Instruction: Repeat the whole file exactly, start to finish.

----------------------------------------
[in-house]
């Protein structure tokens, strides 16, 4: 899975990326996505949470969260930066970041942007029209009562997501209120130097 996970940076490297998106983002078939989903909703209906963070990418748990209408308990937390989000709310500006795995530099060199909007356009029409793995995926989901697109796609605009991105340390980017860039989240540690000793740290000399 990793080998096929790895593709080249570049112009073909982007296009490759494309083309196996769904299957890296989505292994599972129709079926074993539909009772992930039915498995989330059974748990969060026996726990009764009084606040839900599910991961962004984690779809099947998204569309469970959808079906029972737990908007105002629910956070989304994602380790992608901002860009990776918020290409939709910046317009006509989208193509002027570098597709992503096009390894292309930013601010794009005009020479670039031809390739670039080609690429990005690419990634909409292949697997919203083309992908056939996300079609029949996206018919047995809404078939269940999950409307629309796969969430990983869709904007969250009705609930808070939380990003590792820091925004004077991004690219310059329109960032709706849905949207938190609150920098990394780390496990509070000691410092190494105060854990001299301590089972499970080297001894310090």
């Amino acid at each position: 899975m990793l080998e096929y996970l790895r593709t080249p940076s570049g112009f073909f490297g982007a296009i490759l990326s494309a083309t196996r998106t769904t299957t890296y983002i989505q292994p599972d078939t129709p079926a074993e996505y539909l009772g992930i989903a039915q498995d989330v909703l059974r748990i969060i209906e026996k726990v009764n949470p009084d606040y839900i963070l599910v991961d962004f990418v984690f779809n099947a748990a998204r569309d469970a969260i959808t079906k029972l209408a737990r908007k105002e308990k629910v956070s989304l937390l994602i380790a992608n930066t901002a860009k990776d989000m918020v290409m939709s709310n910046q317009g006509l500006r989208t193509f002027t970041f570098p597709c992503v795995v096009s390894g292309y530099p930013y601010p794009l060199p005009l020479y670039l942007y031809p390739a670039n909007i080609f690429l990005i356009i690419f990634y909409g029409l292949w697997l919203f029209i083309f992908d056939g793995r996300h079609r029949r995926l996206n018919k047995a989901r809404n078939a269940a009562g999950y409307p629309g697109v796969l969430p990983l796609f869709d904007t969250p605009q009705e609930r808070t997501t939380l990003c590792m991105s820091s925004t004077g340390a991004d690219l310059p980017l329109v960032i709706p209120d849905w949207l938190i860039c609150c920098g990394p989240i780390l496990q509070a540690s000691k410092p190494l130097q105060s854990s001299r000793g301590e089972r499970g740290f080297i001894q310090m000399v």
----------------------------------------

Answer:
[in-house]
């Protein structure tokens, strides 16, 4: 899975990326996505949470969260930066970041942007029209009562997501209120130097 996970940076490297998106983002078939989903909703209906963070990418748990209408308990937390989000709310500006795995530099060199909007356009029409793995995926989901697109796609605009991105340390980017860039989240540690000793740290000399 990793080998096929790895593709080249570049112009073909982007296009490759494309083309196996769904299957890296989505292994599972129709079926074993539909009772992930039915498995989330059974748990969060026996726990009764009084606040839900599910991961962004984690779809099947998204569309469970959808079906029972737990908007105002629910956070989304994602380790992608901002860009990776918020290409939709910046317009006509989208193509002027570098597709992503096009390894292309930013601010794009005009020479670039031809390739670039080609690429990005690419990634909409292949697997919203083309992908056939996300079609029949996206018919047995809404078939269940999950409307629309796969969430990983869709904007969250009705609930808070939380990003590792820091925004004077991004690219310059329109960032709706849905949207938190609150920098990394780390496990509070000691410092190494105060854990001299301590089972499970080297001894310090």
């Amino acid at each position: 899975m990793l080998e096929y996970l790895r593709t080249p940076s570049g112009f073909f490297g982007a296009i490759l990326s494309a083309t196996r998106t769904t299957t890296y983002i989505q292994p599972d078939t129709p079926a074993e996505y539909l009772g992930i989903a039915q498995d989330v909703l059974r748990i969060i209906e026996k726990v009764n949470p009084d606040y839900i963070l599910v991961d962004f990418v984690f779809n099947a748990a998204r569309d469970a969260i959808t079906k029972l209408a737990r908007k105002e308990k629910v956070s989304l937390l994602i380790a992608n930066t901002a860009k990776d989000m918020v290409m939709s709310n910046q317009g006509l500006r989208t193509f002027t970041f570098p597709c992503v795995v096009s390894g292309y530099p930013y601010p794009l060199p005009l020479y670039l942007y031809p390739a670039n909007i080609f690429l990005i356009i690419f990634y909409g029409l292949w697997l919203f029209i083309f992908d056939g793995r996300h079609r029949r995926l996206n018919k047995a989901r809404n078939a269940a009562g999950y409307p629309g697109v796969l969430p990983l796609f869709d904007t969250p605009q009705e609930r808070t997501t939380l990003c590792m991105s820091s925004t004077g340390a991004d690219l310059p980017l329109v960032i709706p209120d849905w949207l938190i860039c609150c920098g990394p989240i780390l496990q509070a540690s000691k410092p190494l130097q105060s854990s001299r000793g301590e089972r499970g740290f080297i001894q310090m000399v």